2. Why in the world would AA fly to the Bay area from PVU? They have no connectivity in the Bay area. Combine that with not many FF’s or loyal flyers in Utah spells disaster for that route.

  3. American to ISP? Fits their model as a small airport an hour away from LGA and JFK and ISP needs the competition (dominated by Southwest with Breeze and Frontier just hanging around).

    1. They used to fly to/from ISP until a couple of years ago due to the pilot shortage. Their biggest mistake with Islip, IMO, was feeding it through PHL instead of CLT.

    2. Doubt AA would want to use slots at JFK or LGA on such a short flight, especially with domestic connections at JFK being so limited and with ISP and JFK only an hour or so apart – I just checked Google Maps and right now, 8AM on a weekday, the drive is estimated at 1 hour 15 min. And there’s also the LIRR/Airtrain option, which Provo doesn’t have to SLC.

      AA had been offering Eagle service from ISP to PHL for connections but dropped that flight, officially due to the regional pilot shortage. In terms of connections, restarting PHL would be easier.

      Frontier has a 44% share at ISP compared to Southwest’s 50.5% (the rest is Breeze), so it’s actually a major competitor to WN.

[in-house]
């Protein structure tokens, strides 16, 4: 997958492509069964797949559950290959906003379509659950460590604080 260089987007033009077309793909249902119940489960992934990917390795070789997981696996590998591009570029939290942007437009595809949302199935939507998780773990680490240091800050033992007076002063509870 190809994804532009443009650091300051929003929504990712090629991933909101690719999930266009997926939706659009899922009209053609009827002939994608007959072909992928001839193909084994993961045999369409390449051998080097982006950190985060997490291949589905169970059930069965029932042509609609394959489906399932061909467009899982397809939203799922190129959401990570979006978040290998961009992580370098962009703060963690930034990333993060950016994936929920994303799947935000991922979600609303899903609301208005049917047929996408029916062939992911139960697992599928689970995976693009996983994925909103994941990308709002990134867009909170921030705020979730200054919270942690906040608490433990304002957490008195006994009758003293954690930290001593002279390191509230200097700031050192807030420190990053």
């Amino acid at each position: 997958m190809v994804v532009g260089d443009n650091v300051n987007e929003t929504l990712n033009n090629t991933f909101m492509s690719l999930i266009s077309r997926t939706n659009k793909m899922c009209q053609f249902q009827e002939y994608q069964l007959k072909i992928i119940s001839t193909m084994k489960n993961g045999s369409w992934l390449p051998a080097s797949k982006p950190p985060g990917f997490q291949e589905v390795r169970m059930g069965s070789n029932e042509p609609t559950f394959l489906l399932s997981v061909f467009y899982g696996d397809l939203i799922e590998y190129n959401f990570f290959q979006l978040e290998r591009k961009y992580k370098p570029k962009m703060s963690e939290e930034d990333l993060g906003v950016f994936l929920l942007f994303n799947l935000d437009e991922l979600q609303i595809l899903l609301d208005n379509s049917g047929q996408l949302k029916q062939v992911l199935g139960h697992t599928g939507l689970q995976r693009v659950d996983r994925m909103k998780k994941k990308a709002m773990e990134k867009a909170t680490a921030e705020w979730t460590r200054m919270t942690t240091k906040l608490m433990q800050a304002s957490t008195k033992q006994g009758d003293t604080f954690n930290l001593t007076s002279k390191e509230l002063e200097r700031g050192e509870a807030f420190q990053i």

1. The suggestion wasn’t to fly to NYC from ISP, but to serve ISP from another hub to compete with / balance ISP. But competing with their own hub/focus city (to the extent LGA/JFK is a hub for AA!) is presumably less attractive than competing with a DL fortress hub in SLC.

      2. Provo actually has similar rail-based connections to SLC with similar frequencies (except no service on Sundays) on weekdays as the LIRR Ronkonkoma Branch to AirTrain

        FrontRunner 75 minute ride Orem to North Temple, easy escalator ride up to the TRAX Green Line light rail with a 13 minute ride directly to the Airport Terminal.

        From Long Island Ronkonkoma Branch is 61 minutes Ronkonkoma to Jamaica, AirTrain is at least a 13 minute ride to the Airport Terminal